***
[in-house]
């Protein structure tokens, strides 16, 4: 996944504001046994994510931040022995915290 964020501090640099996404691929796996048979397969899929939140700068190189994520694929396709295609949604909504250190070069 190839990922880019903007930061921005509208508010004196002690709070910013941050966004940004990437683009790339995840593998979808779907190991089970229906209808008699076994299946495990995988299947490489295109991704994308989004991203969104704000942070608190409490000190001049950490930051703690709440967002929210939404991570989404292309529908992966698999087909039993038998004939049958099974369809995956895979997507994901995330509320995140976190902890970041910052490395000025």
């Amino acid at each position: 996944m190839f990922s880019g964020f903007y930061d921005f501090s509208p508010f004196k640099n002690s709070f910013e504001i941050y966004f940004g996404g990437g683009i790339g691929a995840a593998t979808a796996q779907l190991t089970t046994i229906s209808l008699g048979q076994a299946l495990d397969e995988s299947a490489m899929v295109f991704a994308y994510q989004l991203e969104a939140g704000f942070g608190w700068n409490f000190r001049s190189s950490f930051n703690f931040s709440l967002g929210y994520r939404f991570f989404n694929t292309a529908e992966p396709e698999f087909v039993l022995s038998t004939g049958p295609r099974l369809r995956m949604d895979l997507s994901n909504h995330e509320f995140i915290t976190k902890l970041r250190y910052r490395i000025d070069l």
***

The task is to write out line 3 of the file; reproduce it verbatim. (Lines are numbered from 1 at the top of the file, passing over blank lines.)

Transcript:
């Amino acid at each position: 996944m190839f990922s880019g964020f903007y930061d921005f501090s509208p508010f004196k640099n002690s709070f910013e504001i941050y966004f940004g996404g990437g683009i790339g691929a995840a593998t979808a796996q779907l190991t089970t046994i229906s209808l008699g048979q076994a299946l495990d397969e995988s299947a490489m899929v295109f991704a994308y994510q989004l991203e969104a939140g704000f942070g608190w700068n409490f000190r001049s190189s950490f930051n703690f931040s709440l967002g929210y994520r939404f991570f989404n694929t292309a529908e992966p396709e698999f087909v039993l022995s038998t004939g049958p295609r099974l369809r995956m949604d895979l997507s994901n909504h995330e509320f995140i915290t976190k902890l970041r250190y910052r490395i000025d070069l």